Monday Aug 30, 2010

New GlassFish 3.1 Screencast: Application-scoped resources


This short screencast demonstrates the new application-scoped resources feature available starting with Milestone 4 of GlassFish 3.1 (the demo used promoted build #17). Such resources are bound to a module (war, ear, ejb) and as such they are created on deploy and destroyed when the module is undeployed. They are defined in a file called glassfish-resources.xml (schema-constrained) and shipped with the archive.

These resources are available only from the application they "belong" to which offers some level of security, more configuration flexibility (no resource name collision and different settings for different applications) as well as some level of performance isolation. They overall provide a single click/single deploy experience.

More details such as full demo description, application-scoped vs. module-scoped, location of glassfish-resources.xml and more are available from Feature one-pager (GlassFish Wiki) and Application Scoped Resources (Demo instructions).

Tuesday Sep 08, 2009

Towards SailFin 2.0 - SIP Session Replication and HCF


SailFin is closing on v2.0 which is aligned with GlassFish v2.1.1 (both scheduled for the end of October, see Roadmap) and the team has been highlighting new features in the release:

• Prasad Announces HCF, provides an overview and a List of Fixes since SCF.
• Shreedhar writes about the Support for SSR (SIP Session Replication).
• Ramesh describes the Configuration Options, including DNS failover and Converged LB.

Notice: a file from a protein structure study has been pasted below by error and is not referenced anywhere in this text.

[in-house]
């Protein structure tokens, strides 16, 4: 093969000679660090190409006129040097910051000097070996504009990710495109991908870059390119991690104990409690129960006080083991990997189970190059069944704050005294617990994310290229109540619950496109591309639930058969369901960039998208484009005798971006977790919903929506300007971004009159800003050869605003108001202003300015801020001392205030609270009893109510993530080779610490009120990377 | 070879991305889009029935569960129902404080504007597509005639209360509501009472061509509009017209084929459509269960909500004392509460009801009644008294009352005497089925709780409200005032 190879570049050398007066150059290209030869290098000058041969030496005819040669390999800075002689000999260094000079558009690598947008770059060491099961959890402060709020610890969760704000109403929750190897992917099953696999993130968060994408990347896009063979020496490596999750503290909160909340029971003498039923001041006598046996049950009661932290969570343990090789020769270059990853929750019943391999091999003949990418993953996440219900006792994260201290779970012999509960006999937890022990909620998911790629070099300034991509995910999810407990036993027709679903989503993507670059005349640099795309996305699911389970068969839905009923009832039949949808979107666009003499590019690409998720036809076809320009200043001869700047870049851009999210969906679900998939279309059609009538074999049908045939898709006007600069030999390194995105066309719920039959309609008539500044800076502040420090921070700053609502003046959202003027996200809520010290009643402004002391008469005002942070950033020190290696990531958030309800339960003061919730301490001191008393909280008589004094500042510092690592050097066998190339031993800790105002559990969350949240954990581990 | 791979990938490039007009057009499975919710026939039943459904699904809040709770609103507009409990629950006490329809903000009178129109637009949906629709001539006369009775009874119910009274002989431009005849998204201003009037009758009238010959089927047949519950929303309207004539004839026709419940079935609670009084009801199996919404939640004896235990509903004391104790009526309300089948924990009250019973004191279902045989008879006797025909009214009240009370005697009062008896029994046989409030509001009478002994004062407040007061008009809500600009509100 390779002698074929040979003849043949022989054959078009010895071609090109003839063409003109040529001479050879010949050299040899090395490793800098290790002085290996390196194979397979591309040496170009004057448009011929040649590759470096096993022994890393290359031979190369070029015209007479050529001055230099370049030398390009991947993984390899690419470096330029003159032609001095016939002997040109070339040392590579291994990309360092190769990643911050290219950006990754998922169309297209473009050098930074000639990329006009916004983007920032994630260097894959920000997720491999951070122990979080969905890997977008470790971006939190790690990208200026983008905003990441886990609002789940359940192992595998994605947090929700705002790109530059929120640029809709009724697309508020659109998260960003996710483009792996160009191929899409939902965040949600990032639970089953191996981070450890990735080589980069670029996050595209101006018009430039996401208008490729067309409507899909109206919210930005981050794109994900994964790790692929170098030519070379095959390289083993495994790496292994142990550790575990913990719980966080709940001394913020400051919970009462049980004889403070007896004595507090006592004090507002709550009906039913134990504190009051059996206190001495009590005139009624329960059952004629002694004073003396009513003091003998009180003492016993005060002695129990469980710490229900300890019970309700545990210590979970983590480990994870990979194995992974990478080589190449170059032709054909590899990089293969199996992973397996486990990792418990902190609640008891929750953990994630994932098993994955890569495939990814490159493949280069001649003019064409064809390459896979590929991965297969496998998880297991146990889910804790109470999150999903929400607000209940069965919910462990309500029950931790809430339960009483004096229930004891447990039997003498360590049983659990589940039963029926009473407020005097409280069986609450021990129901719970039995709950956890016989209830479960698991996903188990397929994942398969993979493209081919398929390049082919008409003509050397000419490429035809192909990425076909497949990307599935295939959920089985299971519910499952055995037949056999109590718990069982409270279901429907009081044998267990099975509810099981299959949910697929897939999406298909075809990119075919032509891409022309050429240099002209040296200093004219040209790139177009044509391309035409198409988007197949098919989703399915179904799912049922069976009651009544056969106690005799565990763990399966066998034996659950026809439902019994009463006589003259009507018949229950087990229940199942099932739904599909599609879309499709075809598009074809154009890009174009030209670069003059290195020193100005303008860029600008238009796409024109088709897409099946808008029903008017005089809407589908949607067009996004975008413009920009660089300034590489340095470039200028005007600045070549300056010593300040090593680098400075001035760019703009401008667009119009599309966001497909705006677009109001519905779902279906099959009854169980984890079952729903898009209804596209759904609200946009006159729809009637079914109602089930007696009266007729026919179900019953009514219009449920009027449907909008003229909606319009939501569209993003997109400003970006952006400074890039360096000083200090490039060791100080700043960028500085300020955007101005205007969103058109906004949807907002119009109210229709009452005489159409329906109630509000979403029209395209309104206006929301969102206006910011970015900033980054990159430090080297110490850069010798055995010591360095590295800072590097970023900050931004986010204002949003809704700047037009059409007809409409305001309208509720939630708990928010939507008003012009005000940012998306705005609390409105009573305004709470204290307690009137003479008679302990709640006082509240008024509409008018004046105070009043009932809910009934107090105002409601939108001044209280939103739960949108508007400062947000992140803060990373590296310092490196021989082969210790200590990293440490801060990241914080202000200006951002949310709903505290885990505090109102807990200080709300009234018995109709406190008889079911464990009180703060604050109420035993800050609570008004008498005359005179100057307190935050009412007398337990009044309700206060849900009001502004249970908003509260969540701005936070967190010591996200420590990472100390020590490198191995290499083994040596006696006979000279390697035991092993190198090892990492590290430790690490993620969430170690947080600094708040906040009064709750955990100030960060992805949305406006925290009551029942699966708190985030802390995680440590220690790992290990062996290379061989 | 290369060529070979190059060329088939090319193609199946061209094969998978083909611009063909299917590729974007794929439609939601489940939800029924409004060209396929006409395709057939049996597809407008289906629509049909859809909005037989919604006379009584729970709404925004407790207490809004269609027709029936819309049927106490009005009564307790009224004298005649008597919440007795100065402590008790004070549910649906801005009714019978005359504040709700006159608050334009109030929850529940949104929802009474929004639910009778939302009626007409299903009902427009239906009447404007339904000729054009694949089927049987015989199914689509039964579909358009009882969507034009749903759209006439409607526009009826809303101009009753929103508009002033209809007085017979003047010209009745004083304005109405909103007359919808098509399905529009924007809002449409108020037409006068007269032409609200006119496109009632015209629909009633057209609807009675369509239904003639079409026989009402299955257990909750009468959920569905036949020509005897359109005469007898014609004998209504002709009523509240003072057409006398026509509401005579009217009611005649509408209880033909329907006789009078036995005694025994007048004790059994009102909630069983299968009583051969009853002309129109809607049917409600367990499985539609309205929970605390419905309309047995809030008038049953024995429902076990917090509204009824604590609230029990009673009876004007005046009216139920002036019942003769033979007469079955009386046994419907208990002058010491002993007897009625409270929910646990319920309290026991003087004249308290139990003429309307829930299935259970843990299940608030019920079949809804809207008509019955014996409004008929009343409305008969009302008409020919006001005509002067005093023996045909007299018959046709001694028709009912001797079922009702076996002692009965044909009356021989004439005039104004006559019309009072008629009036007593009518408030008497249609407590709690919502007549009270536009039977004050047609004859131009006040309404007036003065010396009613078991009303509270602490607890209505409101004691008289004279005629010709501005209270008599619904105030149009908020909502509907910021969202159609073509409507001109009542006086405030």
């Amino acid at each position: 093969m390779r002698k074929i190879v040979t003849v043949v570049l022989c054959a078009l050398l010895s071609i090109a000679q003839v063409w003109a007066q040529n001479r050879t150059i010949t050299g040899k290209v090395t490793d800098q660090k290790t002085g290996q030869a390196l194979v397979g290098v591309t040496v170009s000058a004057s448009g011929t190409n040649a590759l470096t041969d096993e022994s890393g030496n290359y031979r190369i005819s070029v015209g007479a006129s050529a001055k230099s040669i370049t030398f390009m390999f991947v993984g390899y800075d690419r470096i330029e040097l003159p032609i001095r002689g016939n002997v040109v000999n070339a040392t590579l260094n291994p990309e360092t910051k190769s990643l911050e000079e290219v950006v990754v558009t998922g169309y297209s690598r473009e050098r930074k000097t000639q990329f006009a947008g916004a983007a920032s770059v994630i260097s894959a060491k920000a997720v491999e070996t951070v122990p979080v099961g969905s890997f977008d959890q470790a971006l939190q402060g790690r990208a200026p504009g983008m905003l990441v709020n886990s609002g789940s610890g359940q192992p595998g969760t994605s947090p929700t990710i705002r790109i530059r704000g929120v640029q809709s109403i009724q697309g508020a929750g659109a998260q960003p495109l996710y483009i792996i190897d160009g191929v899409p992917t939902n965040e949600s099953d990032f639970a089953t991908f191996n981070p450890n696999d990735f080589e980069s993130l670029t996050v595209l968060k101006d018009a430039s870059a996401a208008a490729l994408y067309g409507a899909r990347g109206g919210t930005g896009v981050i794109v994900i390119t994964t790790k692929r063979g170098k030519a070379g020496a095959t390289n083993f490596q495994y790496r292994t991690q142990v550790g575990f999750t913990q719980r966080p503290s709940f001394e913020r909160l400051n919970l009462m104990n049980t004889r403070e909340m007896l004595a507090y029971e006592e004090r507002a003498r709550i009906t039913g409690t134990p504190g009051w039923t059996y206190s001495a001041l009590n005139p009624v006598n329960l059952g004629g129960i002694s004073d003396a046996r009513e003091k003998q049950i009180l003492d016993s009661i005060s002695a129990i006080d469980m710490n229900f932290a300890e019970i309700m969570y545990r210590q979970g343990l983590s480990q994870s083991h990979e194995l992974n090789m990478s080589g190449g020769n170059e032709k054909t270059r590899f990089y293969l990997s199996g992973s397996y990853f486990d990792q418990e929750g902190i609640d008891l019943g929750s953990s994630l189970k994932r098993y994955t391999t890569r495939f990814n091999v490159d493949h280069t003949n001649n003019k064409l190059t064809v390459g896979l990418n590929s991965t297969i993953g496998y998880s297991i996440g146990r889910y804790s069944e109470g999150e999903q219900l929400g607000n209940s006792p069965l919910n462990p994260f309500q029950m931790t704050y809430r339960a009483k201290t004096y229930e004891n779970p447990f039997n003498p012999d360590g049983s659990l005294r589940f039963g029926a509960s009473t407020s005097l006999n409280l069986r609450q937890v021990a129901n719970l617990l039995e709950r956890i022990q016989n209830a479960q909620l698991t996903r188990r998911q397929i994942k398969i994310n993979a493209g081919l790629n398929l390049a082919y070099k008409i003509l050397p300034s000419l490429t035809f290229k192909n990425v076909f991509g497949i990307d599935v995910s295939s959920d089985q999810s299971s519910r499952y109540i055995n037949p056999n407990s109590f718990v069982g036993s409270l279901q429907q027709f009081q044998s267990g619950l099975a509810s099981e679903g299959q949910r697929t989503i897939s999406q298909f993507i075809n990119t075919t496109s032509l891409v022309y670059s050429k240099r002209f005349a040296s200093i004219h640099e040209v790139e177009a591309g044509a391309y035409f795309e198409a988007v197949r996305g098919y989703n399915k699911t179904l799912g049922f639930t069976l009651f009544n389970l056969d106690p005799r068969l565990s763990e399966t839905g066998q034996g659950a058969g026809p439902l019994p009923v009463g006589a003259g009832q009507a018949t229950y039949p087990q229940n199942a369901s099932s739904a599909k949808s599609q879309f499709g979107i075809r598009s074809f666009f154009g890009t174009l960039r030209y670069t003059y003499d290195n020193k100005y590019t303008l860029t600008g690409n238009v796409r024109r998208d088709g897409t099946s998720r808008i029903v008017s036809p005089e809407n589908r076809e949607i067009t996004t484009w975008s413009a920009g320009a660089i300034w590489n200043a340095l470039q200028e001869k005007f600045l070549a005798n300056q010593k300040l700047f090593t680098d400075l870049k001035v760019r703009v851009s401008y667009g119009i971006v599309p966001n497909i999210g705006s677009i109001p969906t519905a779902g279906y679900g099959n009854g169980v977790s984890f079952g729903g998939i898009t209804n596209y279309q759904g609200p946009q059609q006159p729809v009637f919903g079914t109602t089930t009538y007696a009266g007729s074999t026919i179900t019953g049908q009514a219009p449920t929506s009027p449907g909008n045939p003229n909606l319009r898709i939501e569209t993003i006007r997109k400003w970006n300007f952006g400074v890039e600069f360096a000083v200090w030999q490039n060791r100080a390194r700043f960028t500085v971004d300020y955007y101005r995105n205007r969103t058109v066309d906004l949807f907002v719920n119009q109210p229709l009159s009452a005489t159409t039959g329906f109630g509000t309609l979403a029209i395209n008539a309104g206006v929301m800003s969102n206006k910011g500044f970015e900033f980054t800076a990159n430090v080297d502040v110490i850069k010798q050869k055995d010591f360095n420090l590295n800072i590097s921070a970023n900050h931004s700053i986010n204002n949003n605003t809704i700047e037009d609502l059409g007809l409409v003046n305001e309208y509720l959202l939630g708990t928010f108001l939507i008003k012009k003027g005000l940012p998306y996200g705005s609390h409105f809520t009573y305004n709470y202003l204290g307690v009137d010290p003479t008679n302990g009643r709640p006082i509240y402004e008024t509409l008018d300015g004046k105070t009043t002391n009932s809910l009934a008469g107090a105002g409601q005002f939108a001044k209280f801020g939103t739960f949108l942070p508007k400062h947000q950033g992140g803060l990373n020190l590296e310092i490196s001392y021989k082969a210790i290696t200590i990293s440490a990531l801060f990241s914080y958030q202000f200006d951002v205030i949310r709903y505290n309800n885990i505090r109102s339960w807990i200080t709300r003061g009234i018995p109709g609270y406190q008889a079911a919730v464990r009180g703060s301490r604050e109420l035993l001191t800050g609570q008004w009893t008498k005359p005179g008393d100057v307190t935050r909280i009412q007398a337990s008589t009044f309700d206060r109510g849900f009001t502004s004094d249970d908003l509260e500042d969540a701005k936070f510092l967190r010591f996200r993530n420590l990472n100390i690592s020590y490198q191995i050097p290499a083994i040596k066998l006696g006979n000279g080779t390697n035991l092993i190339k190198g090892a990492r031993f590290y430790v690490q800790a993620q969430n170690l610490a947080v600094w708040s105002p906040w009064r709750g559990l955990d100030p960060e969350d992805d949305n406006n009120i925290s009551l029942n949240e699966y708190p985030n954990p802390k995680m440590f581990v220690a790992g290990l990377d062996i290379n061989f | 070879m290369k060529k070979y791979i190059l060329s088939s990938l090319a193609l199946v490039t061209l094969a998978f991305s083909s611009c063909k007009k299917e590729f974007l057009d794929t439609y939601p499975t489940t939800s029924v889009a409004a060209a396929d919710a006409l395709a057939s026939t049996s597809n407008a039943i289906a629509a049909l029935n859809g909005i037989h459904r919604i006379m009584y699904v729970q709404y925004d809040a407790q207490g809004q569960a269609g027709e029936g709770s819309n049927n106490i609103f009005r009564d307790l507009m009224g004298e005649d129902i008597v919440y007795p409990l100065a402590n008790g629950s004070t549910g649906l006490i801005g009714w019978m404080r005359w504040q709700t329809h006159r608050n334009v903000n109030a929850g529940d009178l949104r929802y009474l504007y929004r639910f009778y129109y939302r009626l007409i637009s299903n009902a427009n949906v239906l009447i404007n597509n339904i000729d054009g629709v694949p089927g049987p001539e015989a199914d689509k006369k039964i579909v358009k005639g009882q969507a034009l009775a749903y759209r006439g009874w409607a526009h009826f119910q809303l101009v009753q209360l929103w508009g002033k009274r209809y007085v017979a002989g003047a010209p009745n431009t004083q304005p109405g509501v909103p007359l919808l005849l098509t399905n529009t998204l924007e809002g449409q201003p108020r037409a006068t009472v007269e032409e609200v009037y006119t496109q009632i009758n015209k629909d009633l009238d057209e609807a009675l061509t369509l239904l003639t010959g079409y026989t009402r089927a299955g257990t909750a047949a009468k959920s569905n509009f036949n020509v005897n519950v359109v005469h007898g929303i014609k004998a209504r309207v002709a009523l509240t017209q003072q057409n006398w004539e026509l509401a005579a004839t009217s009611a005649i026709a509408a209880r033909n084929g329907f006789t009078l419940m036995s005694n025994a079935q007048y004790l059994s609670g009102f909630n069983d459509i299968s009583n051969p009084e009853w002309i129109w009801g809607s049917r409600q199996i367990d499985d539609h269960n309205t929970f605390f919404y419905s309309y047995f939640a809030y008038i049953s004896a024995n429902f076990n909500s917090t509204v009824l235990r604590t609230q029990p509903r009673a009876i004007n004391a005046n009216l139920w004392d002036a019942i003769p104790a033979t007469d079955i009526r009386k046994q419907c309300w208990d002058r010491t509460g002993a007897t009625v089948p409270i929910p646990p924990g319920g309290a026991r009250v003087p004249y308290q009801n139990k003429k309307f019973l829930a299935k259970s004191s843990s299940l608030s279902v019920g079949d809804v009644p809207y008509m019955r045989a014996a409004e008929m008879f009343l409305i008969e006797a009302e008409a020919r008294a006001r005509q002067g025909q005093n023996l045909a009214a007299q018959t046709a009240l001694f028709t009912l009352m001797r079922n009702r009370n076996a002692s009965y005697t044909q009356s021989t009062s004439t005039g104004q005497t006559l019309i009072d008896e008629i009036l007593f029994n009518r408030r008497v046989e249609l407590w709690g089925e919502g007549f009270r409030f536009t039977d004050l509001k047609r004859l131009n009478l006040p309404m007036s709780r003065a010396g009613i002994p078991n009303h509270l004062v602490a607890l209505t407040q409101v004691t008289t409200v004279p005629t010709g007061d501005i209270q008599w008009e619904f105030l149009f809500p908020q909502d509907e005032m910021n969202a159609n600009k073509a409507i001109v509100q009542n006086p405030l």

• Prateek Announces a new AMIs for SailFin based on OpenSolaris.
  (also see EC2 Blog and Full List of Sun's AMIs)

Friday Oct 05, 2007

Grizzly secrets revealed

Performance image

If you've ever had to deal with Java performance tuning, you probably know about a few supported and maybe unsupported JVM tuning flags. Jeanfrancois "Grizzly" Arcand has a set of options for you when it comes to the Grizzly configuration (most are actually startup VM properties).

Here are my top picks (all apply to GlassFish v2):
• HTTP compression
• Comet support
• snooping support (I just like logging options)
• Asynchronous Request Processing
• Resource Consumption Management

As always and similarly to the JVM tuning case, the problem with having many options to choose from is to have methodology and good reasons to try them out. With greater power comes greater responsibility.

On the topic of Grizzly, there's a short article on JavaLobby for its 1.6.1 recent release.